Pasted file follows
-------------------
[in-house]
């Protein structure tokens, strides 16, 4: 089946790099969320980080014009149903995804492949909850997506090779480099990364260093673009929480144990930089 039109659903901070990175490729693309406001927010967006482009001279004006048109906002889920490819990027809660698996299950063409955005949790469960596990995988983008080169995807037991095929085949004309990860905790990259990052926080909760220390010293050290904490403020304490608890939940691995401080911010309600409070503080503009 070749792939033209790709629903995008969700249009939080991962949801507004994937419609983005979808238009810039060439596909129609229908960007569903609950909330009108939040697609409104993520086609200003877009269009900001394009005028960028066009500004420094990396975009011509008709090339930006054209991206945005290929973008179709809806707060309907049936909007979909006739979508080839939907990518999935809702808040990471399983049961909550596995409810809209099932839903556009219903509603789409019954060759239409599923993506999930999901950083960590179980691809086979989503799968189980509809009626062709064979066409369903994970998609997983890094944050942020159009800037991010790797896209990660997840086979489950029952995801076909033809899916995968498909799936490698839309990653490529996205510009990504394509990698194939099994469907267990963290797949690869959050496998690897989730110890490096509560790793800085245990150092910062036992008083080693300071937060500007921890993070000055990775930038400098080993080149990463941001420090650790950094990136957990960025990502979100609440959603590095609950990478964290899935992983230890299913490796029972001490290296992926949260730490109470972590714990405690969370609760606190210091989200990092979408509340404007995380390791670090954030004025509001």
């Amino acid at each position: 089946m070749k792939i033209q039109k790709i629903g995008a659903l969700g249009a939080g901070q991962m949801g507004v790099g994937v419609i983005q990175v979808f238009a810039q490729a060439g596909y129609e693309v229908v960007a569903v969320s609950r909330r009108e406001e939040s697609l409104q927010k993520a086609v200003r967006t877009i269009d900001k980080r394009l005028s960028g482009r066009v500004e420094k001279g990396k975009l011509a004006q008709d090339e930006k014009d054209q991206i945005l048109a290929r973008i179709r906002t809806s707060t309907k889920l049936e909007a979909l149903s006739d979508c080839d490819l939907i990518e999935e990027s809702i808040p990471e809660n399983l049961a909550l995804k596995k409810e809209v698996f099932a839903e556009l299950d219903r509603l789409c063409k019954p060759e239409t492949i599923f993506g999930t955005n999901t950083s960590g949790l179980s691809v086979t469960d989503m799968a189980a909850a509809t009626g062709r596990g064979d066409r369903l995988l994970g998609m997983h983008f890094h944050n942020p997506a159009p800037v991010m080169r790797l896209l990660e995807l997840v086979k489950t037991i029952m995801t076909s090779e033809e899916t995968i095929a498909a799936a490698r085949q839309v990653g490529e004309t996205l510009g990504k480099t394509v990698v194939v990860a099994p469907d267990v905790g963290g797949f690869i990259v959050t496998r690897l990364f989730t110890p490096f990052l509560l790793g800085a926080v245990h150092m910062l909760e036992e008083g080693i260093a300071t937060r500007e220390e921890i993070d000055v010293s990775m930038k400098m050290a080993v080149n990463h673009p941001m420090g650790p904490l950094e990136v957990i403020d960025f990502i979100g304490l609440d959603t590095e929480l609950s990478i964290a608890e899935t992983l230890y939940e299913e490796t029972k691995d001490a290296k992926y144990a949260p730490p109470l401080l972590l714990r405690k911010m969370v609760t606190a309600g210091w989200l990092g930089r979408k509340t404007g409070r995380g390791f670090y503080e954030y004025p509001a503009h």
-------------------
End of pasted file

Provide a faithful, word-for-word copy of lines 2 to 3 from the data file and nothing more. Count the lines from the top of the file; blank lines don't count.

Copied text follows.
């Protein structure tokens, strides 16, 4: 089946790099969320980080014009149903995804492949909850997506090779480099990364260093673009929480144990930089 039109659903901070990175490729693309406001927010967006482009001279004006048109906002889920490819990027809660698996299950063409955005949790469960596990995988983008080169995807037991095929085949004309990860905790990259990052926080909760220390010293050290904490403020304490608890939940691995401080911010309600409070503080503009 070749792939033209790709629903995008969700249009939080991962949801507004994937419609983005979808238009810039060439596909129609229908960007569903609950909330009108939040697609409104993520086609200003877009269009900001394009005028960028066009500004420094990396975009011509008709090339930006054209991206945005290929973008179709809806707060309907049936909007979909006739979508080839939907990518999935809702808040990471399983049961909550596995409810809209099932839903556009219903509603789409019954060759239409599923993506999930999901950083960590179980691809086979989503799968189980509809009626062709064979066409369903994970998609997983890094944050942020159009800037991010790797896209990660997840086979489950029952995801076909033809899916995968498909799936490698839309990653490529996205510009990504394509990698194939099994469907267990963290797949690869959050496998690897989730110890490096509560790793800085245990150092910062036992008083080693300071937060500007921890993070000055990775930038400098080993080149990463941001420090650790950094990136957990960025990502979100609440959603590095609950990478964290899935992983230890299913490796029972001490290296992926949260730490109470972590714990405690969370609760606190210091989200990092979408509340404007995380390791670090954030004025509001």
């Amino acid at each position: 089946m070749k792939i033209q039109k790709i629903g995008a659903l969700g249009a939080g901070q991962m949801g507004v790099g994937v419609i983005q990175v979808f238009a810039q490729a060439g596909y129609e693309v229908v960007a569903v969320s609950r909330r009108e406001e939040s697609l409104q927010k993520a086609v200003r967006t877009i269009d900001k980080r394009l005028s960028g482009r066009v500004e420094k001279g990396k975009l011509a004006q008709d090339e930006k014009d054209q991206i945005l048109a290929r973008i179709r906002t809806s707060t309907k889920l049936e909007a979909l149903s006739d979508c080839d490819l939907i990518e999935e990027s809702i808040p990471e809660n399983l049961a909550l995804k596995k409810e809209v698996f099932a839903e556009l299950d219903r509603l789409c063409k019954p060759e239409t492949i599923f993506g999930t955005n999901t950083s960590g949790l179980s691809v086979t469960d989503m799968a189980a909850a509809t009626g062709r596990g064979d066409r369903l995988l994970g998609m997983h983008f890094h944050n942020p997506a159009p800037v991010m080169r790797l896209l990660e995807l997840v086979k489950t037991i029952m995801t076909s090779e033809e899916t995968i095929a498909a799936a490698r085949q839309v990653g490529e004309t996205l510009g990504k480099t394509v990698v194939v990860a099994p469907d267990v905790g963290g797949f690869i990259v959050t496998r690897l990364f989730t110890p490096f990052l509560l790793g800085a926080v245990h150092m910062l909760e036992e008083g080693i260093a300071t937060r500007e220390e921890i993070d000055v010293s990775m930038k400098m050290a080993v080149n990463h673009p941001m420090g650790p904490l950094e990136v957990i403020d960025f990502i979100g304490l609440d959603t590095e929480l609950s990478i964290a608890e899935t992983l230890y939940e299913e490796t029972k691995d001490a290296k992926y144990a949260p730490p109470l401080l972590l714990r405690k911010m969370v609760t606190a309600g210091w989200l990092g930089r979408k509340t404007g409070r995380g390791f670090y503080e954030y004025p509001a503009h």